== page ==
More than this, though, the Nazi regime was socialist (statist) with strong central government obsessed with controlling the people to the nth degree. Remarkably, the harm perpetrated in the 20th century by a couple of rogue "nationalist" states has been scrutinised obsessively and yet with very little consideration given to the other aspect of their cause - socialism. The fact is that the common link between most of the world's most barbaric regimes and their collective atrocities in the 20th century has been socialism and not nationalism. Even so, it is wrong to suppose that all socialist regimes are barbaric and brutal just because many were, just as it is wrong to suppose all nationalist regimes are extreme and racist just because one or two were.

At the outbreak of WW2 virtually every major nation was nationalist - but in the conventional sense. Britain was strongly nationalist as was France, Holland, Belgium, Spain, Ireland, Japan, Australia, Italy and, of course, the USA. The USA remains nationalist today - nationalist in the original sense of the word. Nationalism was the predominant ideology of the early 20th century because, as Renan noted, the nation state was the culmination of the endeavours and struggles of a people - and by the beginning of the 20th century most western nations had reached their culmination. Their were some minor border disputes - as there are today - but on the whole the western nations had become pretty settled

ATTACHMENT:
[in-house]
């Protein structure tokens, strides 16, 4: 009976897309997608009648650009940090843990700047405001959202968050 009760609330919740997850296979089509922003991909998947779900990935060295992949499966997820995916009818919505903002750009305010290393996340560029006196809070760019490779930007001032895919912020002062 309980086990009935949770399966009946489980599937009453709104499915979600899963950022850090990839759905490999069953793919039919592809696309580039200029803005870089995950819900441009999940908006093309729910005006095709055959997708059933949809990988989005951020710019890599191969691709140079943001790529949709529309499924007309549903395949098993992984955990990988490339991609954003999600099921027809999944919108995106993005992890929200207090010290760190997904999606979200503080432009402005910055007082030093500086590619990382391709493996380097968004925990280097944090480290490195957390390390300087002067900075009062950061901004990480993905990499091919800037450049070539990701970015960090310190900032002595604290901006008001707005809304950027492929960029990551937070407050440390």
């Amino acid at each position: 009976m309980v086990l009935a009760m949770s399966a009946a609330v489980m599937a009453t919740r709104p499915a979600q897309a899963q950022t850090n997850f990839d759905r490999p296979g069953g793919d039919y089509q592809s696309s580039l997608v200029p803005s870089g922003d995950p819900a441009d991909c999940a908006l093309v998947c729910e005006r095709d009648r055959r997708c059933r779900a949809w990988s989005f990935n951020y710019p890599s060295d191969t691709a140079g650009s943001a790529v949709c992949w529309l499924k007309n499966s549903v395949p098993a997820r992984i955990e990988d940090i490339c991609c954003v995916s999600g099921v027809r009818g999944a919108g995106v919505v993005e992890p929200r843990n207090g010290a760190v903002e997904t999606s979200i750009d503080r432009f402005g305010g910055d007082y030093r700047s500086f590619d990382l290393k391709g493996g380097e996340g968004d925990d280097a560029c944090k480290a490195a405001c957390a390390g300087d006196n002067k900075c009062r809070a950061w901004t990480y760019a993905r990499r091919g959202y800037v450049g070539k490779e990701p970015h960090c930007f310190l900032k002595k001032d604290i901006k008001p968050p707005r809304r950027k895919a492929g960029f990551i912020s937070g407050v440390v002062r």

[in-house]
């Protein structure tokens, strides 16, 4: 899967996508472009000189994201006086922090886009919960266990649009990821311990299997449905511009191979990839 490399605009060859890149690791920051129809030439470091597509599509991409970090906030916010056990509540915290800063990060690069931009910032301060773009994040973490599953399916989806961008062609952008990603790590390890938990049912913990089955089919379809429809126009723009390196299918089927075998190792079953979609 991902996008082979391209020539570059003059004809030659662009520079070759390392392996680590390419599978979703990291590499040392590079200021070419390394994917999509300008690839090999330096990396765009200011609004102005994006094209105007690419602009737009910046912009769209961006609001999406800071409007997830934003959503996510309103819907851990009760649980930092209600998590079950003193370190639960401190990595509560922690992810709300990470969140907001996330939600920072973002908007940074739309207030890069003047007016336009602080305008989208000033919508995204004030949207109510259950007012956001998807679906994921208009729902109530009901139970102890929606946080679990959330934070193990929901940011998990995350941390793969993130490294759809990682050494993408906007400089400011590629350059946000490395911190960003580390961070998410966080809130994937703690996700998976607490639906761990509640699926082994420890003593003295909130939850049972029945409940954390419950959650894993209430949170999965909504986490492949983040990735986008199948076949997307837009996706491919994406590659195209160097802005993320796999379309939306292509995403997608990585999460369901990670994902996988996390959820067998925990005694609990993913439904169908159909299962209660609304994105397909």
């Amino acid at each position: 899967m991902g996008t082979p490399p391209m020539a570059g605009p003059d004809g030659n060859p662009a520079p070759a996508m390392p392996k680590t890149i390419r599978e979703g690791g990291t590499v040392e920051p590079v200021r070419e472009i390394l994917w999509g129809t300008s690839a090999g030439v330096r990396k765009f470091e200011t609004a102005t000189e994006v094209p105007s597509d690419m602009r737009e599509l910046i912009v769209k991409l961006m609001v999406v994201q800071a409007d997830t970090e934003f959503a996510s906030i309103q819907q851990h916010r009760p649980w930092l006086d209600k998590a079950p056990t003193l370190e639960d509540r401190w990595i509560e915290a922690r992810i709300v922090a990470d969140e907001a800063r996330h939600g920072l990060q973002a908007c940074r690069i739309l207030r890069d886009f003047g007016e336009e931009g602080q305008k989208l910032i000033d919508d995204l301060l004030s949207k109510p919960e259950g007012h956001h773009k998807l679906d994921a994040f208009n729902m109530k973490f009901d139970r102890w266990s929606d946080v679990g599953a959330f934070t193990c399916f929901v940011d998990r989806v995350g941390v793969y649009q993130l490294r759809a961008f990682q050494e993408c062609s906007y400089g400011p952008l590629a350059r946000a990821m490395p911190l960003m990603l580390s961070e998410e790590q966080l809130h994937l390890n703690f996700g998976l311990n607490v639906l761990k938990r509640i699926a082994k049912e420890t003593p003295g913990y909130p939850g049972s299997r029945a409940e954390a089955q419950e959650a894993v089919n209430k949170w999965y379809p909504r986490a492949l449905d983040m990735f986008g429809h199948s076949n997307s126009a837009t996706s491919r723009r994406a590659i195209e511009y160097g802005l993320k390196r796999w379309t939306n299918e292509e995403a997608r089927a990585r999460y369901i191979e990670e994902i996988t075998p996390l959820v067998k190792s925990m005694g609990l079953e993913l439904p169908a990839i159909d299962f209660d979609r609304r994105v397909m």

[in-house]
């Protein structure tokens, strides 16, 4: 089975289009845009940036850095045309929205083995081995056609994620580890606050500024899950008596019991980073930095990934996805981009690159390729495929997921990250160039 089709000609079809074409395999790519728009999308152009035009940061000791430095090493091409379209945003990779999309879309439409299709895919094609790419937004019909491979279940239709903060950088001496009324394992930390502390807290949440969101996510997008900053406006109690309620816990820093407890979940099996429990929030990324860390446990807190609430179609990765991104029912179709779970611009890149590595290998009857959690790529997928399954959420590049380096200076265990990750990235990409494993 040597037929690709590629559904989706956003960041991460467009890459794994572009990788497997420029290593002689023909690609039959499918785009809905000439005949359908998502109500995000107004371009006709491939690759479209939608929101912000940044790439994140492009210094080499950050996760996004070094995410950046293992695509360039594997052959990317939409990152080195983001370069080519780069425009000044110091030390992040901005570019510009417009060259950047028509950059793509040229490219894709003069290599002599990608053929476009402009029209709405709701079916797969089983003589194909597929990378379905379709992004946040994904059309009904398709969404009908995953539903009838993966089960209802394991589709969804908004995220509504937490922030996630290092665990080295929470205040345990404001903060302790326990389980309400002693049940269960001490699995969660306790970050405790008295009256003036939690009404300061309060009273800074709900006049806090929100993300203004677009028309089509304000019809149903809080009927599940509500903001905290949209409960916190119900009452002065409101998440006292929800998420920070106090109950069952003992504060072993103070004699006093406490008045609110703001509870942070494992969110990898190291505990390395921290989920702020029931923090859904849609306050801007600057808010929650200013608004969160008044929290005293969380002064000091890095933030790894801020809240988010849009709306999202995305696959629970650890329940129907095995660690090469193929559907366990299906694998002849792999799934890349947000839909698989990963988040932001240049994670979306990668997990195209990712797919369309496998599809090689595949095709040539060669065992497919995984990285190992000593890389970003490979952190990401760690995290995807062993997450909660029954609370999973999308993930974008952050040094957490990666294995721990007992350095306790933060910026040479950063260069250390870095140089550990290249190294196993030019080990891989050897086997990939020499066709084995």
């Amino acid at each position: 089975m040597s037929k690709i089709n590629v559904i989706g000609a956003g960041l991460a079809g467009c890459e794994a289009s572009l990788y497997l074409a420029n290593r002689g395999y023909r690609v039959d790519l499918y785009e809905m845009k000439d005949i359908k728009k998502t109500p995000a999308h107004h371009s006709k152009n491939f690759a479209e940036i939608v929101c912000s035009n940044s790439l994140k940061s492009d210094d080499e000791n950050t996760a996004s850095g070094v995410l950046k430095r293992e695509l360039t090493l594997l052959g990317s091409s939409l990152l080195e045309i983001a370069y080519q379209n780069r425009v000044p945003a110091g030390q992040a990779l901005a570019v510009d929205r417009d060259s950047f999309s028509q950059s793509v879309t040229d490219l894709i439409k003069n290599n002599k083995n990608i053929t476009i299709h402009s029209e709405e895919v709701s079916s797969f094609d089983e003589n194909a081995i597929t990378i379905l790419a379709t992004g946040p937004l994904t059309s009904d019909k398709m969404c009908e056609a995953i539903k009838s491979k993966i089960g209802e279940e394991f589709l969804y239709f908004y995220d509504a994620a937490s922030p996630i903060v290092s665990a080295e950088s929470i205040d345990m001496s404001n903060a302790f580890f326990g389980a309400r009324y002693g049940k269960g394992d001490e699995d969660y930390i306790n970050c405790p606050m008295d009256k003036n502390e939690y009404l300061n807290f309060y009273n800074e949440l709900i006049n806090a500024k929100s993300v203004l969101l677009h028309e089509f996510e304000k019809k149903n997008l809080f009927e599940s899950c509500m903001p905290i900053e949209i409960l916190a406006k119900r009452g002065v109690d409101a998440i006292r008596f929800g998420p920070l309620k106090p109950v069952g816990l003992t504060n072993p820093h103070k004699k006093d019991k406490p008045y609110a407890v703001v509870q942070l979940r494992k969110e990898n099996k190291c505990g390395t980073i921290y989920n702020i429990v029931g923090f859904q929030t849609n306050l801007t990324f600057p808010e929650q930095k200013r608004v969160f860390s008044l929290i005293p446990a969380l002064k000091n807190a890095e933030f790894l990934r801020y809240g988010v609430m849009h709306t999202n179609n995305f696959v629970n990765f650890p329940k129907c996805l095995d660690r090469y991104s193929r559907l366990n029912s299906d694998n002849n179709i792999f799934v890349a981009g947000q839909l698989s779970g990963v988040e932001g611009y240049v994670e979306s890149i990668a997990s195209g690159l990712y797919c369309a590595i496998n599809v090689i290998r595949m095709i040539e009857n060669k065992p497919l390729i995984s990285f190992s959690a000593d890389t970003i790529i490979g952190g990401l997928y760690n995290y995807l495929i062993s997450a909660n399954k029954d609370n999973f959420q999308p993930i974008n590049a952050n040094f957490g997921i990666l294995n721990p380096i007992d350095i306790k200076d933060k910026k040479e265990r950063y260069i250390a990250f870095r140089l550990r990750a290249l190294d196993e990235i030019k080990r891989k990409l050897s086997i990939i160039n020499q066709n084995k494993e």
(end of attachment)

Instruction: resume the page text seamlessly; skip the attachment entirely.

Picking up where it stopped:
The second reason why nationalism is considered a dirty word is the hypocritical way that nationalism is portrayed in the MSM. Whenever it suits the MSM, nationalism is a cause to be supported - for Bosnians, Kosovans, Palestinians and many others – but it will be “nationalism” under the guise of "freedom" or "self-determination" It won’t be referred to as nationalism - but where it threatens the goal of internationalism is it is a cause to be pilloried.

In 1849, Karl Marx wrote in the New Rhenish Gazette that "England will only be overthrown by a world war, which is the only thing that could provide the Chartists, the organised party of the English workers, with the conditions for a successful rising against their gigantic oppressors."

Ignoring the rhetoric, Marx was proved largely correct. Although Britain was apparently successful in defeating it's enemy in the Second World War, the actual outcome for Britain was the victory for socialism that Marx envisaged and Britain became a socialist nation and has remained so ever since. Unfortunately for Marx, his belief that the defeat of England to socialism would be the final step towards socialist world domination was stymied by the emergence of the USA as an even more potent nationalist political force.

The nation state is not just the culmination of a peoples struggle and endeavours as claimed by Renan. It is also the bulwark that lies between individual liberty and freedom and an unelected ruling class obtaining global hegemony. Of course, there are many out there who still believe that a global political ruling class is a goal worth pursuing, but one only has to look at the UN or even the EU to see where that would lead. Corrupt, bureaucratic, undemocratic and sclerotic. To see where that would ultimately take us to, one only has to look at the defunct Soviet Union - the last great internationalist paradise.